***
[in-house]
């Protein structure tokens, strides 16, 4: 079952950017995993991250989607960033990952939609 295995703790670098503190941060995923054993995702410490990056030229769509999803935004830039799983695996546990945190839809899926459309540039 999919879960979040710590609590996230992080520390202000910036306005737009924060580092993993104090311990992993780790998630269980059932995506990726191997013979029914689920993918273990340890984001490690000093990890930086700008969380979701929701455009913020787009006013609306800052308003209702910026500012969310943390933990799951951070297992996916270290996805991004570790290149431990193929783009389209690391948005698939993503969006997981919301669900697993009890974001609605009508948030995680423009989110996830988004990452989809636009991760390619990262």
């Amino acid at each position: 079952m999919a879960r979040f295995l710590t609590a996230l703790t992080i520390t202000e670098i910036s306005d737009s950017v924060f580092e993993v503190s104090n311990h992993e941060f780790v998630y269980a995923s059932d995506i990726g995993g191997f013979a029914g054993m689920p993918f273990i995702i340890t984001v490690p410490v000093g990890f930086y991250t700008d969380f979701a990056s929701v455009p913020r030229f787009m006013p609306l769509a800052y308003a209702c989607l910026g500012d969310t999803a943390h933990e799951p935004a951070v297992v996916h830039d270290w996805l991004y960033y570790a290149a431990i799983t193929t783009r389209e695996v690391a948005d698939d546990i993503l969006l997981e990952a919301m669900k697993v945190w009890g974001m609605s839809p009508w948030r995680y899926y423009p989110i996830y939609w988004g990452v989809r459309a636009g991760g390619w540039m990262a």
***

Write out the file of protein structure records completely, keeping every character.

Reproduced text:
[in-house]
């Protein structure tokens, strides 16, 4: 079952950017995993991250989607960033990952939609 295995703790670098503190941060995923054993995702410490990056030229769509999803935004830039799983695996546990945190839809899926459309540039 999919879960979040710590609590996230992080520390202000910036306005737009924060580092993993104090311990992993780790998630269980059932995506990726191997013979029914689920993918273990340890984001490690000093990890930086700008969380979701929701455009913020787009006013609306800052308003209702910026500012969310943390933990799951951070297992996916270290996805991004570790290149431990193929783009389209690391948005698939993503969006997981919301669900697993009890974001609605009508948030995680423009989110996830988004990452989809636009991760390619990262």
């Amino acid at each position: 079952m999919a879960r979040f295995l710590t609590a996230l703790t992080i520390t202000e670098i910036s306005d737009s950017v924060f580092e993993v503190s104090n311990h992993e941060f780790v998630y269980a995923s059932d995506i990726g995993g191997f013979a029914g054993m689920p993918f273990i995702i340890t984001v490690p410490v000093g990890f930086y991250t700008d969380f979701a990056s929701v455009p913020r030229f787009m006013p609306l769509a800052y308003a209702c989607l910026g500012d969310t999803a943390h933990e799951p935004a951070v297992v996916h830039d270290w996805l991004y960033y570790a290149a431990i799983t193929t783009r389209e695996v690391a948005d698939d546990i993503l969006l997981e990952a919301m669900k697993v945190w009890g974001m609605s839809p009508w948030r995680y899926y423009p989110i996830y939609w988004g990452v989809r459309a636009g991760g390619w540039m990262a």